Paracetamol/acetaminophen (N-Acetyl-p-Aminophenol; APAP) is the preferred analgesic for pain relief and fever during pregnancy. It has therefore caused concern that several studies have reported that prenatal exposure to APAP results in developmental alterations in both the reproductive tract and the brain. Genitals and nervous system of male mammals are actively masculinised during foetal development and early postnatal life by the combined actions of prostaglandins and androgens, resulting in the male-typical reproductive behaviour seen in adulthood. Both androgens and prostaglandins are known to be inhibited by APAP. Through intrauterine exposure experiments in C57BL/6 mice, we found that exposure to APAP decreased neuronal number in the sexually dimorphic nucleus (SDN) of the preoptic area (POA) in the anterior hypothalamus of male adult offspring. Likewise, exposure to the environmental pollutant and precursor of APAP, aniline, resulted in a similar reduction. Decrease in neuronal number in the SDN-POA is associated with reductions in male sexual behaviour. Consistent with the changes, male mice exposed in uteri to APAP exhibited changes in urinary marking behaviour as adults and had a less aggressive territorial display towards intruders of the same gender. Additionally, exposed males had reduced intromissions and ejaculations during mating with females in oestrus. Together, these data suggest that prenatal exposure to APAP may impair male sexual behaviour in adulthood by disrupting the sexual neurobehavioral programming. These findings add to the growing body of evidence suggesting the need to limit the widespread exposure and use of APAP by pregnant women.
The foetal brain is bipotential in its ability to adopt a masculine or feminine phenotype; a property lost after a foetal and perinatal sensitive period (McCarthy 2008). The foetal male brain requires gonadal hormones, such as testosterone, to differentiate into the male configuration resulting in male reproductive behaviour later in life (Juntti et al. 2010). It is known that testosterone in the hypothalamus through its conversion to estradiol increases prostaglandin E2 (PGE2) by upregulating cyclooxygenase-2 (COX-2) resulting in masculinisation (Amateau & McCarthy 2004). Accordingly, perinatal exposure to the COX enzyme inhibitor, acetylsalicylic acid (aspirin), results in the impairment of male sexual behaviour (Amateau & McCarthy 2004). It is also known that intrauterine exposure to phthalates (like dibutyl phthalate), which also are inhibitors of COX enzymes with potency in the same range as mild analgesics (Kristensen et al. 2011a,b), can result in feminised play behaviour among young boys (Swan et al. 2010). At the same time, it is becoming increasingly clear that mild analgesics (hereafter termed analgesics) are potent inhibitors of foetal androgen production and through this mechanism can result in congenital malformations (reviewed in Kristensen et al. 2016). Hence, it seems possible that analgesics can affect brain masculinisation both by blocking the production of testosterone in testicular Leydig cells and prostaglandins in the brain. Moreover, previous studies have shown that postnatal exposure (on postnatal day 10) to paracetamol/acetaminophen (N-Acetyl-p-Aminophenol; APAP) can induce long-lasting effects on e.g. cognitive function in the adult mouse (Viberg et al. 2014).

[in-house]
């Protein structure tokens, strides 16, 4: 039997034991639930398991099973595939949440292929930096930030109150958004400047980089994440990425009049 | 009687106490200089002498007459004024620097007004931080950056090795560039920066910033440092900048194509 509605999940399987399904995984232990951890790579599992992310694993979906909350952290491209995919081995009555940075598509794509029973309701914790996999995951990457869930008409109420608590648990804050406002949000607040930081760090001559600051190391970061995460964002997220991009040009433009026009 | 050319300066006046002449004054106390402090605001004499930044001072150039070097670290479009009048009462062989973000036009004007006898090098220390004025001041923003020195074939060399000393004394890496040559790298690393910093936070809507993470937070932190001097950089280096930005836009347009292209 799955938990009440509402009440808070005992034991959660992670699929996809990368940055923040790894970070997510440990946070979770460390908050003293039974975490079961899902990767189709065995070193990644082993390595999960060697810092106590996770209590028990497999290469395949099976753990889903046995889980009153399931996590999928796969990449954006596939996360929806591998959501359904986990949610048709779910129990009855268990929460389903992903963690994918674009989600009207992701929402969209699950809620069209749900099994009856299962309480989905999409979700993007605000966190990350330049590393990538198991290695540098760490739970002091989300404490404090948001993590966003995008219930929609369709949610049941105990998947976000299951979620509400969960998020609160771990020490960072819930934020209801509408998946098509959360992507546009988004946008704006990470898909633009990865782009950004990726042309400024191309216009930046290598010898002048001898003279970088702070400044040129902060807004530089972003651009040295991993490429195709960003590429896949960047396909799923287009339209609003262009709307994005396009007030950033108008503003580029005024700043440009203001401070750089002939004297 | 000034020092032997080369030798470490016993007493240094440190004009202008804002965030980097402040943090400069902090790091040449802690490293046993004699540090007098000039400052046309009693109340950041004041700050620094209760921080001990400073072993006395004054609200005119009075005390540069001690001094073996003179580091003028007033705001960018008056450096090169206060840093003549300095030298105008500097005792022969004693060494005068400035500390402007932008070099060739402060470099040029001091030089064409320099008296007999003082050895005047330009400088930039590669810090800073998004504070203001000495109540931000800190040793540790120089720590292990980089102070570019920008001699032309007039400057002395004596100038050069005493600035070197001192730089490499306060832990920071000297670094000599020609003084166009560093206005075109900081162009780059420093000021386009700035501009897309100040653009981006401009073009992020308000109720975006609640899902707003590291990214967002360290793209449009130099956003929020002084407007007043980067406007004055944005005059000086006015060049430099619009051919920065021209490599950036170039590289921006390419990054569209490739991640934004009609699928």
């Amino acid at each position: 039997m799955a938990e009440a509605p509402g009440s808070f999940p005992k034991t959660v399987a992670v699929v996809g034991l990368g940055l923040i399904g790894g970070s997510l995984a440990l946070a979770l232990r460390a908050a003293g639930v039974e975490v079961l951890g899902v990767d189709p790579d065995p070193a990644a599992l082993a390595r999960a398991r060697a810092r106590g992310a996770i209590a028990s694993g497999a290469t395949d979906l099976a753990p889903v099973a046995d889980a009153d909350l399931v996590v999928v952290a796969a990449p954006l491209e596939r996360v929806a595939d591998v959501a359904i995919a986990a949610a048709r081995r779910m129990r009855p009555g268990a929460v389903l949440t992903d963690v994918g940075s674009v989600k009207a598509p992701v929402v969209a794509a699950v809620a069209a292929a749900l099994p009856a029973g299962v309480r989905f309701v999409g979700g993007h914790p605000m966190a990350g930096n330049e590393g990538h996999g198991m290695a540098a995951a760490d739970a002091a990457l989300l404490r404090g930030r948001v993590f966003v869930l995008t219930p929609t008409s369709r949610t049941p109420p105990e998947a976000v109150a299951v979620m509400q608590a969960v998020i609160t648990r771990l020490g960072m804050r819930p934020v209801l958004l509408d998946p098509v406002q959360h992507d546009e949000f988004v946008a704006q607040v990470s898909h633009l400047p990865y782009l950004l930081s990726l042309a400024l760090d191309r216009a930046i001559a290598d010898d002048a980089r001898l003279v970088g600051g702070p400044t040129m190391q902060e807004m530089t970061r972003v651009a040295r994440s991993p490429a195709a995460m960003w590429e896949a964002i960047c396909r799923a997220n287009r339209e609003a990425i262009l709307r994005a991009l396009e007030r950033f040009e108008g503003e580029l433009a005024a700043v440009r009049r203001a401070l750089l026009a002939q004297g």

In the present report, we therefore examined mouse brain morphology and behaviour following prenatal exposure to APAP, used widely among pregnant women (Kristensen et al. 2016), and the industrial pollutant and APAP precursor, aniline (Modick et al. 2014, Holm et al. 2015). We investigated changes in the sexually dimorphic nucleus (SDN) of the preoptic area (POA) in the anterior hypothalamus of male adult offspring after intrauterine exposure. The SDN has been shown to be 2.5–7 times larger in male than that in female rodents, with the difference being dependent on induced levels of PGE2 resulting from the action of testosterone (Amateau & McCarthy 2004). Similar sex differences in size of this nucleus have been described in other mammals (Morris et al. 2004, Gilmore et al. 2012). The calcium-binding protein calbindin-D28 is one of the best markers for identifying the anatomical borders of the SDN-POA in mice (Sickel & McCarthy 2000, Gilmore et al. 2012). The protein belongs to a family of low-molecular-weight calcium-binding proteins that has been hypothesised to play a role in neuroprotection against excitatory neurotransmitter and calcium-induced cell death (Sickel & McCarthy 2000). In rodents, neurogenesis of SDN neurons begins around embryonic day 14 and proceeds until about embryonic day 18, and all the neurons in the surrounding area of the POA have been created by embryonic day 16 in the rodent (Jacobson & Gorski 1981). Our findings indicate a potential effect of APAP on intrauterine brain development and suggest that these changes may have a direct effect on male sexual behaviour.